REVIEW: ‘The Dark Tower’ Is A Bland, Underwhelming Adaptation Of King’s Book Series

OK, getting it out of the way early. I haven’t read Stephen King’s book series that “The Dark Tower” was based on. I can say, though, that the book series is probably much more entertaining.

This film adaptation follows the character Jake Chambers (Tom Taylor), a young boy living in New York City who’s been having reoccurring dreams of a Man in Black (Matthew McConaughey) who’s attempting to destroy the world. As it turns out, these aren’t just nightmares, but actual visions of the Man in Black, who’s trying to break the Dark Tower, a giant obelisk that protects the universe from darkness.

Eventually, these visions push Jake to leaving his home and finding a portal to another world. There he meets Roland (Idris Elba), a warrior who’s known by many as the Gunslinger. Together, the two set off to find the Man in Black, with Jake focused on saving the world and Roland wanting revenge on McConaughey’s character for killing the other gunslingers.

Something immediately noticeable about “The Dark Tower” is how short it is. The flick is roughly an hour and a half, and as a result, the movie doesn’t seem to have much time for world building, and to an extent, character building. Instead of feeling like an epic, deep adventure, the movie comes across more like a generic young adult action film. There’s not much here that surprises or thrills, instead the film is just dull and one note.

Another issue with “The Dark Tower” is its inconsistent tone. From this perspective, it seemed like the filmmakers were trying to have it ‘both ways.’ At some points it felt like an action film aimed at younger audiences, based on the humor and the story’s simplicity. But at other points, there is actually some disturbing imagery here and there, where it seems like it was made for more adult audiences. This lack of a consistent tone mixed with a story that didn’t bring much to the table in the first place makes for a film that’s not very compelling.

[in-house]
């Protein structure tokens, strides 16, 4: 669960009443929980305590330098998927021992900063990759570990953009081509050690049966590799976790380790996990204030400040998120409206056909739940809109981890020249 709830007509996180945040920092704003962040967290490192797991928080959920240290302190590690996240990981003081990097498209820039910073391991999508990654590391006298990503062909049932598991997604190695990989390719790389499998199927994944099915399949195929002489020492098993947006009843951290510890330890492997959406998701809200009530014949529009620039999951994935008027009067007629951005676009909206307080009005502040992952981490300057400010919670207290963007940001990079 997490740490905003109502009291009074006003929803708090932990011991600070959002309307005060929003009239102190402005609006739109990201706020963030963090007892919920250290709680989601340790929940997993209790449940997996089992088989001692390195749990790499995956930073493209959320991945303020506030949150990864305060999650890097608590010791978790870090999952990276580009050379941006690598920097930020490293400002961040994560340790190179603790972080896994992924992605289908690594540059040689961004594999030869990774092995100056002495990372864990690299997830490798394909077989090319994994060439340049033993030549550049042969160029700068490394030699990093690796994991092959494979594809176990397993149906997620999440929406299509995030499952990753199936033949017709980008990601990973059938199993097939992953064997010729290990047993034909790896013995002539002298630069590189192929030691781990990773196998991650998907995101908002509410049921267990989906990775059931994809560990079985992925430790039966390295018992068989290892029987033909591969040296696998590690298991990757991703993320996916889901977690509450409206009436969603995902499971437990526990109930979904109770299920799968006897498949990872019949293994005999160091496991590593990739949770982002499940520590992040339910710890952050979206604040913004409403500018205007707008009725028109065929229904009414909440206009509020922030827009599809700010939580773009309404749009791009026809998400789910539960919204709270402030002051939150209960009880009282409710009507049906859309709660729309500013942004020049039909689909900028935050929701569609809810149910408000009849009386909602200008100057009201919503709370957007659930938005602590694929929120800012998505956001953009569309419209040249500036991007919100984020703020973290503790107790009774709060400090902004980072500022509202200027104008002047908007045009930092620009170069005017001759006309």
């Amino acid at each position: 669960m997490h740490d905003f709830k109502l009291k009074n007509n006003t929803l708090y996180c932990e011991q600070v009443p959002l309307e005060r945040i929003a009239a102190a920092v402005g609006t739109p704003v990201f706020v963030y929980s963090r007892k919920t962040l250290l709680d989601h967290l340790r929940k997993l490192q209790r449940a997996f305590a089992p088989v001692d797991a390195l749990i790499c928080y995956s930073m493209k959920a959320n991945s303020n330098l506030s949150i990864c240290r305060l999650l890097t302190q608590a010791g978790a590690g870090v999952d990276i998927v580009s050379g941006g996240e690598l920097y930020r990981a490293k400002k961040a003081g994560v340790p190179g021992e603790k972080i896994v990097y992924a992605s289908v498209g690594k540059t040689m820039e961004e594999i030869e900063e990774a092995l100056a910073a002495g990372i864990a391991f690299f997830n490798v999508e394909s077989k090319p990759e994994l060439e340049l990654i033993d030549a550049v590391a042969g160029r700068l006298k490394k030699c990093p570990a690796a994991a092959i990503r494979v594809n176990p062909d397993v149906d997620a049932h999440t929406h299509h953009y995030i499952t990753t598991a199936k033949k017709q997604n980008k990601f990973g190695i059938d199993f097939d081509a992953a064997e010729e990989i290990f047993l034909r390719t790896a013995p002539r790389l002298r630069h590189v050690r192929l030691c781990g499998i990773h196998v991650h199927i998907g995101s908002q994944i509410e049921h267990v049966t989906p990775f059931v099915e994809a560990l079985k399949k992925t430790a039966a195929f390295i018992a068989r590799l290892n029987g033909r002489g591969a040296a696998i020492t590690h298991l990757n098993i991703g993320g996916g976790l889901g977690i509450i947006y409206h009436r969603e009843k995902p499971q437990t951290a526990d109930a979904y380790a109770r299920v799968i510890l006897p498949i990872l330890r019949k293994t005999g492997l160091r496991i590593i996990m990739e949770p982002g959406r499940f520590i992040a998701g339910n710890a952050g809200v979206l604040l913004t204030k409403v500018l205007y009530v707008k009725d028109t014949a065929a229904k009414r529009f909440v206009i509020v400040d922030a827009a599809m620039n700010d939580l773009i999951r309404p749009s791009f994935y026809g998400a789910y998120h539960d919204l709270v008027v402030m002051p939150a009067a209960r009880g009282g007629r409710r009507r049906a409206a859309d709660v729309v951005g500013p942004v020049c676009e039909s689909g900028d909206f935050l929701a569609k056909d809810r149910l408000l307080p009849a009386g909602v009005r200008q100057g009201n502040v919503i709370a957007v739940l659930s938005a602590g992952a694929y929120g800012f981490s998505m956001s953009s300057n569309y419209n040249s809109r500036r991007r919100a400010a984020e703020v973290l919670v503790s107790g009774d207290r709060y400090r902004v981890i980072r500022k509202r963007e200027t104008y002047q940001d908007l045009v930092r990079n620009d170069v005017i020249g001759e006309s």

While the movie does score some points for having talented, award winning actors in Idris Elba and Matthew McConaughey, their performances are unfortunately lessened by underdeveloped characters. For example, the audience finds out that the Man in Black is a sorcerer, but what are his motivations? The audience is never really informed besides ‘he’s evil, so there.’

Elba, meanwhile, does bring a good stoicism to Roland, but the character seems so lacking in terms of personality. Then there’s Jake, who’s presented as co-protagonist here, but seems more like the film’s McGuffin than anything, especially in the third act.

Maybe the most disappointing thing about “The Dark Tower,” though, is how bland it looks. The alternate world, for example is presented as empty, dull and unimaginative for the most part. There’s very little style presented, from the set design to the costumes, making for a visually forgettable experience.

Besides Elba and McConaughey, who carry enough talent to elevate their scenes just enough, the only other bright spot in the film are some of the action sequences. Seeing the gunslinger pull off his trick-shots and reload his revolver with ease is genuinely entertaining to watch and can hold one’s attention.

But I was hoping for more than just my attention to be held. Is “The Dark Tower” a terrible movie or the worst movie of the summer? No. But it’s just so dull. The film is too short to build an exciting world, the characters are underdeveloped, the tone is inconsistent and the film doesn’t offer an impressive look. This is maybe something you rent if you’re just interested in catching a straightforward, PG-13 action flick, but nothing more. 2.4 out of 5.